BEERKORE

posts about breakcore and other related marginal sub-sub-genres of the electronic diaspora, and beer recipes. Mostly by me, but not always

Son of Man (gluten free graf)

image

It dawned on me that a cider based beverage that was not gluten free was somewhat wrong by the justice of world. After the success of the first graf, I made it a goal to devise a recipe that eschewed the use of any gluten malts.


Son Of Man. gluten free French style graf

12.3ºp SG
1ºp FG
6% abv
8 ibus
23 litres

fermentables
12 litres Cider (10.8ºp~)
210g Demerara Sugar
100g black strap Molasses
1.5kg Briess White Sorghum Syrup

hops
14.25g 3.8%aa French Aramis 90 minutes 6 ibus
14.25g 3.8%aa French Aramis 10 minutes 2 ibus

additional
Yeast Nutrient 15 minutes

yeast
Danstar Belle Saison 11g

process
Bring11 litres to a boil. Add Sorghum, Sugar, and Molasses. Add hops when indicated. Adjust final volume for 11 litres @ 14.1ºp. Cool, and combine with cider in a 23l (6g) carboy. Aerate, and pitch yeast. Ferment at 21c - 25c. Bottle for 3 volumes.


*notes*

Though there are better yeast strains—wlp072 for example—liquid yeast is not gluten free. Granted the ppm of gluten in the resulting graf would be next to zero, it is best to play it safe.

All-Grain Graf

image

A few months ago I stumbled across episode 68 of brewing tv, and subsequently the originating thread on homebrewtalk. From there it went further down the rabbit hole through reddit, and youtube. Graf (or Graff) is a slightly malty hopped cider, inspired by a beverage of the same name from the Stephen King’s Dark Tower series. Fanfic homebrew. I have not read the books, but graf piqued my interest. I thought it was an ingenious way of providing a degree of control over a cider fermentation to a homebrewer. On a commercial scale, cider manufacturers have many ways of controlling the terminal gravity of their ciders. Be it dry, semi-sweet, sweet, or whatever their market research department deems appropriate. On a homebrew scale, it is a bit of a crapshoot. One could carefully monitor the fermentation, stopping fermentation at the desired gravity with sulfites, then force carbonate in keg. This method pretty much requires you to not have a job or sleep, and a kegerator. Another method would be backsweetening after terminal gravity has been reached. Though if you are bottle conditioning, you are limited to using complex sugars which the yeast can not ferment, e.x. lactose, stevia, splenda, maltodextrin. Which I have read can lend off-flavours to the cider. From there there are other methods such as keeving, where nutrients are removed from the cider slowing fermentation down to a crawl. Not impossible on a homebrew scale, but a daunty task none the less.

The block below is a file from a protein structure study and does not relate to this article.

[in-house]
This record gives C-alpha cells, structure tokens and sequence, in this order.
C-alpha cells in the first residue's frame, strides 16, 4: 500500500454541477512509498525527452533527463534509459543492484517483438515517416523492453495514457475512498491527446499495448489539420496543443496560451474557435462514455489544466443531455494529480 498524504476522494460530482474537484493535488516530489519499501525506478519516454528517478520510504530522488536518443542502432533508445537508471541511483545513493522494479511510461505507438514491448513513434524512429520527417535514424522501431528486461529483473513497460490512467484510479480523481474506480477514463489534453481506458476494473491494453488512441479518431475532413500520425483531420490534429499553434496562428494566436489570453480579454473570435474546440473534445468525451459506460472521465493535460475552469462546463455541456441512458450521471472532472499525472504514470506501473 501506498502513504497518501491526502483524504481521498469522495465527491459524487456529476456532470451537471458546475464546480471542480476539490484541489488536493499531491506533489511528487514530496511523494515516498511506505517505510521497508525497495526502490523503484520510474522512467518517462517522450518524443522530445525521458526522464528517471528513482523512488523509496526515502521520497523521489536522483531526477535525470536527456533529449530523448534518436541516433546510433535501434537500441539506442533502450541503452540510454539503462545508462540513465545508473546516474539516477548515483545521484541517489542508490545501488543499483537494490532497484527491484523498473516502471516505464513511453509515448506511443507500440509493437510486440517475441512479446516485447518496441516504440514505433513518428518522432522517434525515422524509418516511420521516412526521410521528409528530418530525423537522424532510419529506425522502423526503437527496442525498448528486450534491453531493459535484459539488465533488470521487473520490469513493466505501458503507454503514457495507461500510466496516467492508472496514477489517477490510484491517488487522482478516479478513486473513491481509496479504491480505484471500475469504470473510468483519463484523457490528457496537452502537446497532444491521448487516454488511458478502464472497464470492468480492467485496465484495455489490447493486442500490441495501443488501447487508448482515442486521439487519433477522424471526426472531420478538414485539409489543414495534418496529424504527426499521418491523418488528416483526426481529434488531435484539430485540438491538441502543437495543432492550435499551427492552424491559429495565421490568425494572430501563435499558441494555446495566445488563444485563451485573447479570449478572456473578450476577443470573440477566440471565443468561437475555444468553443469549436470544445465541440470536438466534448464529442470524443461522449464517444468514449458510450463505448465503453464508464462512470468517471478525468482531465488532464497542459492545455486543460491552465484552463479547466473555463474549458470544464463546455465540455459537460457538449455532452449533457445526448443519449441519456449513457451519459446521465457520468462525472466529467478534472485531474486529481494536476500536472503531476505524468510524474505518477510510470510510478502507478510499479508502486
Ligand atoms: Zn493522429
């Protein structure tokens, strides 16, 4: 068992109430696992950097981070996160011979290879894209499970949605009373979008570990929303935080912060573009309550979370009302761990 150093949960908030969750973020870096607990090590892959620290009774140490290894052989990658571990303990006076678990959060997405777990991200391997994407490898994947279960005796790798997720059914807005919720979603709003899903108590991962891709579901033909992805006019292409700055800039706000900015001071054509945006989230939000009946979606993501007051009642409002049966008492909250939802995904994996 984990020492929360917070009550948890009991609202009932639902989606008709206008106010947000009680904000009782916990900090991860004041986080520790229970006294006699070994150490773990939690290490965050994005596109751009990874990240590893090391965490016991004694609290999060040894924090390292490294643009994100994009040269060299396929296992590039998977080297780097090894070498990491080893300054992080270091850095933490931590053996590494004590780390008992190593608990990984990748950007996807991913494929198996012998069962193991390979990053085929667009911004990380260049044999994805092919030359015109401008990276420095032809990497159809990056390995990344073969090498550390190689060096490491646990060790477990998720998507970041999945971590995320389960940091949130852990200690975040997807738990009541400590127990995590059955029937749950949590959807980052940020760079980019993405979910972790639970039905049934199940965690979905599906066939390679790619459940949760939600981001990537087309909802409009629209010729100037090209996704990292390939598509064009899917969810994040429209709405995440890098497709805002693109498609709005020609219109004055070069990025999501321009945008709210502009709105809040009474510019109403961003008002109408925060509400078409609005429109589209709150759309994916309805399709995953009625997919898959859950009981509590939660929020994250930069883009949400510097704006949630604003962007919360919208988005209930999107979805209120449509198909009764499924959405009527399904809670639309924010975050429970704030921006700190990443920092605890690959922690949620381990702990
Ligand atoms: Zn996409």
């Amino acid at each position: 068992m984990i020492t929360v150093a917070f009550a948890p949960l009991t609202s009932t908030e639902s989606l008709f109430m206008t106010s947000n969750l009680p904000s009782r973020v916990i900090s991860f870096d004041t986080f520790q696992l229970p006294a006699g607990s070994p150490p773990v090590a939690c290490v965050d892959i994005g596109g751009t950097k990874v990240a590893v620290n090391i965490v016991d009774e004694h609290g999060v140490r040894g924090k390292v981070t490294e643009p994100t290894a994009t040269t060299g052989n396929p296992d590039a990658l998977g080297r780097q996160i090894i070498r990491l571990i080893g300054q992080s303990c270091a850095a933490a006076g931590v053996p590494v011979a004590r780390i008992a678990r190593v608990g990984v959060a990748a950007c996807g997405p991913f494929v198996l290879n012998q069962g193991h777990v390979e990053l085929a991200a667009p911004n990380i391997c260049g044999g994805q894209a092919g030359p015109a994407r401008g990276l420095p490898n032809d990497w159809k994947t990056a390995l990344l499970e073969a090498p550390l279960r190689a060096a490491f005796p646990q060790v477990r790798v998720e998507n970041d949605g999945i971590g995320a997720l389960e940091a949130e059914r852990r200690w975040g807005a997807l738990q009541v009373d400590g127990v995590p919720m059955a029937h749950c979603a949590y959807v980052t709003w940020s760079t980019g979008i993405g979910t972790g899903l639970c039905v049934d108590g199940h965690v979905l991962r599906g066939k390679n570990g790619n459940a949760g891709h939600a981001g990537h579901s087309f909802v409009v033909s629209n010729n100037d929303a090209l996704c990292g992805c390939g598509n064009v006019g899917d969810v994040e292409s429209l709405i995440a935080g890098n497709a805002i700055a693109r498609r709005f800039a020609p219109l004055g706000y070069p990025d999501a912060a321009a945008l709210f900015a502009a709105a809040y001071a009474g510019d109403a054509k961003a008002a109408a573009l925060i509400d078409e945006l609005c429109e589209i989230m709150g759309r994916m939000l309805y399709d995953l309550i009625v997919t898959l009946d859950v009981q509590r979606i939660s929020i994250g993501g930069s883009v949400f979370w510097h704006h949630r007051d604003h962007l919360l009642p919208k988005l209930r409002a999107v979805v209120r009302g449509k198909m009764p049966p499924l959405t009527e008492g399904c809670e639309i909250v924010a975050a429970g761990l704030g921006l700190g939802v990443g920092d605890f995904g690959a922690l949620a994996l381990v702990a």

Because your standard sacchromyces cerevisae is unable to ferment longer chain dextrinous sugars in the malt, by favouring alpha-amylase in the mash you can control the final gravity of the cider by the cider:grist ratio and the mash temperature. If all goes according to plan, the result will be a slightly malty hopped cider, or a graf.

English Mild Cider

10.4ºp
1ºp
7 ibus
23 litres
4.9%
70% bhe

fermentables
15 litres apple cider (10.8ºp~)
450g (1#) wheat malt
560g (1.25#) amber malt
270g (.66#) dark crystal 150l malt
230g (.5#) chocolate malt

hops
8.5g 4.7%aa East Kent Golding 90 minutes 4 ibus
20g 4.7%aa East Kent Golding 10 minutes 3 ibus
28.5g 4.7%aa East Kent Golding 7 days dry hop in secondary

additional
whirlfloc 1 tablet 15 minutes
yeast nutrient 15 minutes

yeast
1 packet Fermentis S-04 11g

process

  1. Heat 4 litres of dechlorinated water on the stove to the appropriate mash temperature to achieve a mash temperature of 70c. Best to undershoot, as raising the temperature is relatively easy with the stove top.
  2. Put grains in BIAB/paint strainer bag, and steep in strike water until conversion. If your oven goes down low enough, place the mash pot in the oven at 70c to help maintain temperature.
  3. Remove mash bag from liquid, and place aside. In another pot heat 4.6 litres to 76c. Steep mash bag in water to extract residual sugars
  4. Combine first, and second pots for total volume of 8 litres, with an estimated starting gravity of 9.6ºp. Depending on how efficient is your stove top, you may want to adjust starting volume to compensate for the boil off. I had no idea what I would boil off in 90 minutes, so I decided to adjust the volume post-boil. Boil wort, and add hops, and additionals when indicated. 
  5. Cool the wort, and combine with the cider in a clean 23l (6g) carboy. Aereate, and pitch yeast. Ferment at 18-20c.